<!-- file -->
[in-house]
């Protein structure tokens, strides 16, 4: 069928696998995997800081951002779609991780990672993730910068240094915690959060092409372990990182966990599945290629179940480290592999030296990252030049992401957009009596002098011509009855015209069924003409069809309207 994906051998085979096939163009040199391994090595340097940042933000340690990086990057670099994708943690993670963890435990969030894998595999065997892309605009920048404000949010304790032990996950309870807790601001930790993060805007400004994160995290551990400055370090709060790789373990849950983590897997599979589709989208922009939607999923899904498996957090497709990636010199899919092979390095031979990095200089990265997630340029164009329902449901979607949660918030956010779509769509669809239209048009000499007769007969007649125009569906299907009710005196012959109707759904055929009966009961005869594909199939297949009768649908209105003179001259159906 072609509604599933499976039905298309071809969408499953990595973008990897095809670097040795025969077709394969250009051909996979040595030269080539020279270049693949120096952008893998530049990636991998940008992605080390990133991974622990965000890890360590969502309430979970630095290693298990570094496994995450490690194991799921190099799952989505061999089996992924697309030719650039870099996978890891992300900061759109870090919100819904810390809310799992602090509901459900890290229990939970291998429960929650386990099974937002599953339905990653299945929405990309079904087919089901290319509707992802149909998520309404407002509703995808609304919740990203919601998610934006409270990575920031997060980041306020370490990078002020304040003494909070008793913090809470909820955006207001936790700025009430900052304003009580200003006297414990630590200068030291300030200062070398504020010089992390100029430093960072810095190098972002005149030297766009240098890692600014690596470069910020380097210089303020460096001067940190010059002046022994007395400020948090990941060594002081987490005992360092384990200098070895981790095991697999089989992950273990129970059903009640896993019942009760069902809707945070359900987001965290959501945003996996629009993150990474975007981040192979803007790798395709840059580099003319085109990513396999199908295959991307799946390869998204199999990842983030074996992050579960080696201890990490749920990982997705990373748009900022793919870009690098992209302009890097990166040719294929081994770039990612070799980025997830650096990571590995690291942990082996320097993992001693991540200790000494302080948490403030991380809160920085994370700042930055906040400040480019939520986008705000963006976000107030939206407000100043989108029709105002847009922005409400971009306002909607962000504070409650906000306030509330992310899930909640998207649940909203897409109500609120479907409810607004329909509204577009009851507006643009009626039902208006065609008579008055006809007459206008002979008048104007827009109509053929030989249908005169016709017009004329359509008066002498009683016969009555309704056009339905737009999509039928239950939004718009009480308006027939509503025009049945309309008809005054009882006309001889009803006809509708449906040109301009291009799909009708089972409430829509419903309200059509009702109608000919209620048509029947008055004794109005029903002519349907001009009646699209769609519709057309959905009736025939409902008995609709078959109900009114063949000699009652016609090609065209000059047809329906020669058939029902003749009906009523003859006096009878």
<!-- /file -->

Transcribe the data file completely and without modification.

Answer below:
[in-house]
């Protein structure tokens, strides 16, 4: 069928696998995997800081951002779609991780990672993730910068240094915690959060092409372990990182966990599945290629179940480290592999030296990252030049992401957009009596002098011509009855015209069924003409069809309207 994906051998085979096939163009040199391994090595340097940042933000340690990086990057670099994708943690993670963890435990969030894998595999065997892309605009920048404000949010304790032990996950309870807790601001930790993060805007400004994160995290551990400055370090709060790789373990849950983590897997599979589709989208922009939607999923899904498996957090497709990636010199899919092979390095031979990095200089990265997630340029164009329902449901979607949660918030956010779509769509669809239209048009000499007769007969007649125009569906299907009710005196012959109707759904055929009966009961005869594909199939297949009768649908209105003179001259159906 072609509604599933499976039905298309071809969408499953990595973008990897095809670097040795025969077709394969250009051909996979040595030269080539020279270049693949120096952008893998530049990636991998940008992605080390990133991974622990965000890890360590969502309430979970630095290693298990570094496994995450490690194991799921190099799952989505061999089996992924697309030719650039870099996978890891992300900061759109870090919100819904810390809310799992602090509901459900890290229990939970291998429960929650386990099974937002599953339905990653299945929405990309079904087919089901290319509707992802149909998520309404407002509703995808609304919740990203919601998610934006409270990575920031997060980041306020370490990078002020304040003494909070008793913090809470909820955006207001936790700025009430900052304003009580200003006297414990630590200068030291300030200062070398504020010089992390100029430093960072810095190098972002005149030297766009240098890692600014690596470069910020380097210089303020460096001067940190010059002046022994007395400020948090990941060594002081987490005992360092384990200098070895981790095991697999089989992950273990129970059903009640896993019942009760069902809707945070359900987001965290959501945003996996629009993150990474975007981040192979803007790798395709840059580099003319085109990513396999199908295959991307799946390869998204199999990842983030074996992050579960080696201890990490749920990982997705990373748009900022793919870009690098992209302009890097990166040719294929081994770039990612070799980025997830650096990571590995690291942990082996320097993992001693991540200790000494302080948490403030991380809160920085994370700042930055906040400040480019939520986008705000963006976000107030939206407000100043989108029709105002847009922005409400971009306002909607962000504070409650906000306030509330992310899930909640998207649940909203897409109500609120479907409810607004329909509204577009009851507006643009009626039902208006065609008579008055006809007459206008002979008048104007827009109509053929030989249908005169016709017009004329359509008066002498009683016969009555309704056009339905737009999509039928239950939004718009009480308006027939509503025009049945309309008809005054009882006309001889009803006809509708449906040109301009291009799909009708089972409430829509419903309200059509009702109608000919209620048509029947008055004794109005029903002519349907001009009646699209769609519709057309959905009736025939409902008995609709078959109900009114063949000699009652016609090609065209000059047809329906020669058939029902003749009906009523003859006096009878």